On the Wednesday morning of the 19th of June I was fortunate enough to attend one of East Lothian Council’s English for Speakers of Other Languages (ESOL) class. Run by Andy Stuckey, the lesson took place on the grounds of Musselburgh Burgh Primary School, providing the class with the perfect setting to learn English.
On the day of my visit, the class was small, containing only four students, all of whom came from varying backgrounds, and were learning English for many different reasons. This small class size proved to be very useful, as it allowed for a more personalised lesson. It was very interesting to see just how varied the members of the class were. Nonetheless, there was a warm, positive, supportive vibe in the room, with all class members, and the tutor, supporting and helping each other as much as possible. it made me feel instantly welcome.
Experiencing the class, even for the short hour out of an hour and a half lesson that I was there for, led me to have many questions, which I passed to Andy Stuckey, head of the ESOL programme in East Lothian Council. From this, I learnt that there are several forms of classes; there is ‘ESOL in Schools’, which is an additional service run to meet the needs of parents/carers of English as an Additional Language (EAL) children within the school environment, there is also evening classes (and a day class on Mondays) from the employability service, which has seven classes running, taught by four tutors, and a small outreach service run by volunteer tutors. The idea is to reach as many learners as possible. The courses themselves are completely free to students, making them accessible to all.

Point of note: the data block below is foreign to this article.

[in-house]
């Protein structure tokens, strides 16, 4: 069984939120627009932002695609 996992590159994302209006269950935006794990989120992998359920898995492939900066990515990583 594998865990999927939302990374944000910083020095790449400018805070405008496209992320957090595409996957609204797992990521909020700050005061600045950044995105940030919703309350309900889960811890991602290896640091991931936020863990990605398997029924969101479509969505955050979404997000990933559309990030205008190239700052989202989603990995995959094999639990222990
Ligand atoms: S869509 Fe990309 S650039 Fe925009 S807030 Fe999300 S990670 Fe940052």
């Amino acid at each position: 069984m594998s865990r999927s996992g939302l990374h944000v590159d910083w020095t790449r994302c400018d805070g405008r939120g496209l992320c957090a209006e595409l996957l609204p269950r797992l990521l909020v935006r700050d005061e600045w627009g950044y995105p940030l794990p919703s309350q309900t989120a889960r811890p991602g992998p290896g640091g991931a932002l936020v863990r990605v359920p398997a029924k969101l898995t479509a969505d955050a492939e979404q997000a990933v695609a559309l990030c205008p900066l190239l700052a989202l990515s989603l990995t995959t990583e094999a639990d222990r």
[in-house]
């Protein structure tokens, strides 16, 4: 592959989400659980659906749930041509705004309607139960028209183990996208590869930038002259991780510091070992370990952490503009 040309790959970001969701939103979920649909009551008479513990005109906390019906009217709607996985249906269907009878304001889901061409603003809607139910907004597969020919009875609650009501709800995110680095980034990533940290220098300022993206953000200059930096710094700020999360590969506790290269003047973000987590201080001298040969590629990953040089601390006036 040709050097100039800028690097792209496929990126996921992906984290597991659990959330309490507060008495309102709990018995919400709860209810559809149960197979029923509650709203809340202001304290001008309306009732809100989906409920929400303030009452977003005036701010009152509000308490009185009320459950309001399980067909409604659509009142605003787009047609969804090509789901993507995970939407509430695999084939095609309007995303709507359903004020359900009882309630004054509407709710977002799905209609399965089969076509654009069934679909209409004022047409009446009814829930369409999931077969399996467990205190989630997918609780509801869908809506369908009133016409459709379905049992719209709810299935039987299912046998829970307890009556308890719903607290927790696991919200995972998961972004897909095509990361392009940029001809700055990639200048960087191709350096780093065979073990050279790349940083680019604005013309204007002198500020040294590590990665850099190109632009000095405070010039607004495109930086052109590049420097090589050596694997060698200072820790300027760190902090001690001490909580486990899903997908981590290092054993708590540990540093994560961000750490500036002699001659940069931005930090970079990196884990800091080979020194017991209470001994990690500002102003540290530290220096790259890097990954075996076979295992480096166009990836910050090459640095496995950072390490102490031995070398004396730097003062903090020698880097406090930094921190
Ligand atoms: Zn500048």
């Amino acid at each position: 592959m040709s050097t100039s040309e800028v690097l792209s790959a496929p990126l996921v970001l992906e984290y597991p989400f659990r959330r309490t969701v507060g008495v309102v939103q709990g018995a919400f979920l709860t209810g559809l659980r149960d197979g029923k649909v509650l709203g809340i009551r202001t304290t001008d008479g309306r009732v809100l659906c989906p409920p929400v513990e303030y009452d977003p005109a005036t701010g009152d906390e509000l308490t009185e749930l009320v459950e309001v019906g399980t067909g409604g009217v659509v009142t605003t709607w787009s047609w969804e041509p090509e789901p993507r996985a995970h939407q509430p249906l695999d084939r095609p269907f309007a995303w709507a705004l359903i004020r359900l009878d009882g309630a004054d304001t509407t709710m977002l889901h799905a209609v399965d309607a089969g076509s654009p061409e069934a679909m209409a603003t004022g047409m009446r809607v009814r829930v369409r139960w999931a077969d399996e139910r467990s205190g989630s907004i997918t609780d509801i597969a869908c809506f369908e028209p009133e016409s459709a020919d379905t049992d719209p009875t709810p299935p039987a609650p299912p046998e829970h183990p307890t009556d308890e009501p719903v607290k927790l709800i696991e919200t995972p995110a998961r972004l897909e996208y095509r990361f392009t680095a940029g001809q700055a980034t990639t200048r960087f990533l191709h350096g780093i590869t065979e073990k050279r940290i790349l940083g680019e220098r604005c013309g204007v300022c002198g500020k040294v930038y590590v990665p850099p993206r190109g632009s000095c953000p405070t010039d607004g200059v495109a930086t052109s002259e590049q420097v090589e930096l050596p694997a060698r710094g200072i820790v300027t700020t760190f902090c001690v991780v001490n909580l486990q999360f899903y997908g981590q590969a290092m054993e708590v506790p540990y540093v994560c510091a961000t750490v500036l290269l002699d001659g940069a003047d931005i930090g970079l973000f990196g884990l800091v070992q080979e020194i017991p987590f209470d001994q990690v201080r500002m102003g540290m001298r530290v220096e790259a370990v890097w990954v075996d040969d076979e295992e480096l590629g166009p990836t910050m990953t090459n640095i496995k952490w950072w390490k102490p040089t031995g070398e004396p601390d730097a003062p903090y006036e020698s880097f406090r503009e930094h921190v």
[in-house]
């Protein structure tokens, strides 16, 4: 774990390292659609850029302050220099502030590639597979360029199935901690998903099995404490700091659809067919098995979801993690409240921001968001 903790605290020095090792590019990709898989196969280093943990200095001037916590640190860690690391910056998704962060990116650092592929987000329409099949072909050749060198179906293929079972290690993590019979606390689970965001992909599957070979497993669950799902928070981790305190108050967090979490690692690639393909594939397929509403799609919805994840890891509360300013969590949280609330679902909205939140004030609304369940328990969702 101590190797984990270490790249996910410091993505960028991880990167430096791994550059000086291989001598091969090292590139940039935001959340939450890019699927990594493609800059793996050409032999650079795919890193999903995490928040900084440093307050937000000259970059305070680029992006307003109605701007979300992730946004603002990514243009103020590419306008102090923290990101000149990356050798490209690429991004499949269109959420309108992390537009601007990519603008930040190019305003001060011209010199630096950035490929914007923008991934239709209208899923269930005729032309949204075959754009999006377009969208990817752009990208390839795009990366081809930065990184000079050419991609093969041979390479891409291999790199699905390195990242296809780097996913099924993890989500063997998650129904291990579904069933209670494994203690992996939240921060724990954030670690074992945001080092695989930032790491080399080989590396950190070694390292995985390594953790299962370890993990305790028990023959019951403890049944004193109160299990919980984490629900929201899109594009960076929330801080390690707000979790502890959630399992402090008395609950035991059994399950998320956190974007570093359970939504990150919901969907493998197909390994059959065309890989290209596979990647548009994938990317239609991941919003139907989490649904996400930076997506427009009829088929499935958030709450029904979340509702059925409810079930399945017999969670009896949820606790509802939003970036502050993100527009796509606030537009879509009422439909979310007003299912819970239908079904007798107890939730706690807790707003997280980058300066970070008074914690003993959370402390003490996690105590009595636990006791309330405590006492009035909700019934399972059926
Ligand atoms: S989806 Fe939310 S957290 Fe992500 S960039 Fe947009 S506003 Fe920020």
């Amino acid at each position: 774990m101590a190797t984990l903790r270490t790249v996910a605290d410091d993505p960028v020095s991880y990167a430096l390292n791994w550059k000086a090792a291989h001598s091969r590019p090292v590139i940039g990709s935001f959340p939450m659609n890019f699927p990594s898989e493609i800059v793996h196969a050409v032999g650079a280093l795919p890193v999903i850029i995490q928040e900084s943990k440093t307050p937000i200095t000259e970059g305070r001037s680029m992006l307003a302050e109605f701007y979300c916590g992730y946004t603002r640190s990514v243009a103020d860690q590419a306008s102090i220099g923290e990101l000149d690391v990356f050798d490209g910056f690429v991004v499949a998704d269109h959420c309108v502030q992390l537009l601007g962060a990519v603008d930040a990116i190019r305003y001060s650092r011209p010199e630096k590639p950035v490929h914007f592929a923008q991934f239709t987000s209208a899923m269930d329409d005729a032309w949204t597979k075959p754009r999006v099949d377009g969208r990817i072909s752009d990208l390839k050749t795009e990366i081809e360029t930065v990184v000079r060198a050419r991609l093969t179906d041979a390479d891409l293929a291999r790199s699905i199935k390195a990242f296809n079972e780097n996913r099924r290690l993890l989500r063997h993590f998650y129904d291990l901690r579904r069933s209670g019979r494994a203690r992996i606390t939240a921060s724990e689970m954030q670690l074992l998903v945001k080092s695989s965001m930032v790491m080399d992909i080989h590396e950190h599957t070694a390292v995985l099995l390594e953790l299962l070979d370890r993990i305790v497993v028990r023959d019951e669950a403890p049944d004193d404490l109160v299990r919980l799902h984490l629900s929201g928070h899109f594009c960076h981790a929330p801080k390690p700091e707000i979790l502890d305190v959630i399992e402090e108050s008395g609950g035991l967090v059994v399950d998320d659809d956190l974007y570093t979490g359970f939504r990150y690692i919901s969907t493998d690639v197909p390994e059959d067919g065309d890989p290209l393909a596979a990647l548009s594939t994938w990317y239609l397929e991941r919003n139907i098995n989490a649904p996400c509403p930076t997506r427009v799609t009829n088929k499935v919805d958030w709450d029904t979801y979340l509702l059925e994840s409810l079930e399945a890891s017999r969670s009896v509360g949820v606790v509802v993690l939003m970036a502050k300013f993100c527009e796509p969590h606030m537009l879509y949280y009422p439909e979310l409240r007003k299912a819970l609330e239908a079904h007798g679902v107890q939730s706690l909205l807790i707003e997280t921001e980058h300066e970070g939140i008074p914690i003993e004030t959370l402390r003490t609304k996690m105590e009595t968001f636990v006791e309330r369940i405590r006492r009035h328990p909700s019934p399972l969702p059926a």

The class itself was incredibly interesting, mixing aspects of a traditional lesson and interactive group work. The focus of the day’s lesson was on verb patterns, specifically gerunds versus infinitives and when they would be used. The class was fast paced, with lots of physical examples to aid understanding. This method of teaching kept the class engaged, and I found myself learning aspects of the English language that I didn’t know myself, even as a native English speaker! I was incredibly impressed with the level of English from the students in the class; while not as confident in certain areas of the language, they had clearly grasped a good understanding of English, and were driven and inspired to continue their learning.
I wish the class the best of luck in finishing their course. From what I could see I have no doubt that they will do very well. If you have any questions about the ESOL programme, contact Andy Stuckey – firstname.lastname@example.org – who will be able to give you more information.